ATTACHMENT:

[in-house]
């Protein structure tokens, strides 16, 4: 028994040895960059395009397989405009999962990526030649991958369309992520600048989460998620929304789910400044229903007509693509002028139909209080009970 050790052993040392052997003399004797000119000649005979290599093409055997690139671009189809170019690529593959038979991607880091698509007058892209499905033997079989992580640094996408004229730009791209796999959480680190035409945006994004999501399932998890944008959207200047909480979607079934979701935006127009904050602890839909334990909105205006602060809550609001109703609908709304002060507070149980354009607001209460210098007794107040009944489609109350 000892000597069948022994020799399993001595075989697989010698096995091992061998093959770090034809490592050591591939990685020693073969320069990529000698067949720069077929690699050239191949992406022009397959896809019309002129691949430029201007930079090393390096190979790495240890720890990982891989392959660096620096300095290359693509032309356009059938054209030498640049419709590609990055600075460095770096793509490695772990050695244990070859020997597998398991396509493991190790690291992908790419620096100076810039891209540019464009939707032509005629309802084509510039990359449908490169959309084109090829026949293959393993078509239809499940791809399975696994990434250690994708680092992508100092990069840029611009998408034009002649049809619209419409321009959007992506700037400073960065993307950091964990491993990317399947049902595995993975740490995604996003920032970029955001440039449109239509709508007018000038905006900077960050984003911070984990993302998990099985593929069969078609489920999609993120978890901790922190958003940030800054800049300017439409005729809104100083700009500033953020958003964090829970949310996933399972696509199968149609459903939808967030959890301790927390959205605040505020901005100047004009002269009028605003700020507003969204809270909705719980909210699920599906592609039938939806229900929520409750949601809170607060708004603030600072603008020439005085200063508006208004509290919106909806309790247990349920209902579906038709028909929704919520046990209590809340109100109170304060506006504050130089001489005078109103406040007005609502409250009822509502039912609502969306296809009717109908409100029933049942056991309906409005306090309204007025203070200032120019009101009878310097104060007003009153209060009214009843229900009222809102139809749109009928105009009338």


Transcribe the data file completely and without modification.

[in-house]
């Protein structure tokens, strides 16, 4: 028994040895960059395009397989405009999962990526030649991958369309992520600048989460998620929304789910400044229903007509693509002028139909209080009970 050790052993040392052997003399004797000119000649005979290599093409055997690139671009189809170019690529593959038979991607880091698509007058892209499905033997079989992580640094996408004229730009791209796999959480680190035409945006994004999501399932998890944008959207200047909480979607079934979701935006127009904050602890839909334990909105205006602060809550609001109703609908709304002060507070149980354009607001209460210098007794107040009944489609109350 000892000597069948022994020799399993001595075989697989010698096995091992061998093959770090034809490592050591591939990685020693073969320069990529000698067949720069077929690699050239191949992406022009397959896809019309002129691949430029201007930079090393390096190979790495240890720890990982891989392959660096620096300095290359693509032309356009059938054209030498640049419709590609990055600075460095770096793509490695772990050695244990070859020997597998398991396509493991190790690291992908790419620096100076810039891209540019464009939707032509005629309802084509510039990359449908490169959309084109090829026949293959393993078509239809499940791809399975696994990434250690994708680092992508100092990069840029611009998408034009002649049809619209419409321009959007992506700037400073960065993307950091964990491993990317399947049902595995993975740490995604996003920032970029955001440039449109239509709508007018000038905006900077960050984003911070984990993302998990099985593929069969078609489920999609993120978890901790922190958003940030800054800049300017439409005729809104100083700009500033953020958003964090829970949310996933399972696509199968149609459903939808967030959890301790927390959205605040505020901005100047004009002269009028605003700020507003969204809270909705719980909210699920599906592609039938939806229900929520409750949601809170607060708004603030600072603008020439005085200063508006208004509290919106909806309790247990349920209902579906038709028909929704919520046990209590809340109100109170304060506006504050130089001489005078109103406040007005609502409250009822509502039912609502969306296809009717109908409100029933049942056991309906409005306090309204007025203070200032120019009101009878310097104060007003009153209060009214009843229900009222809102139809749109009928105009009338």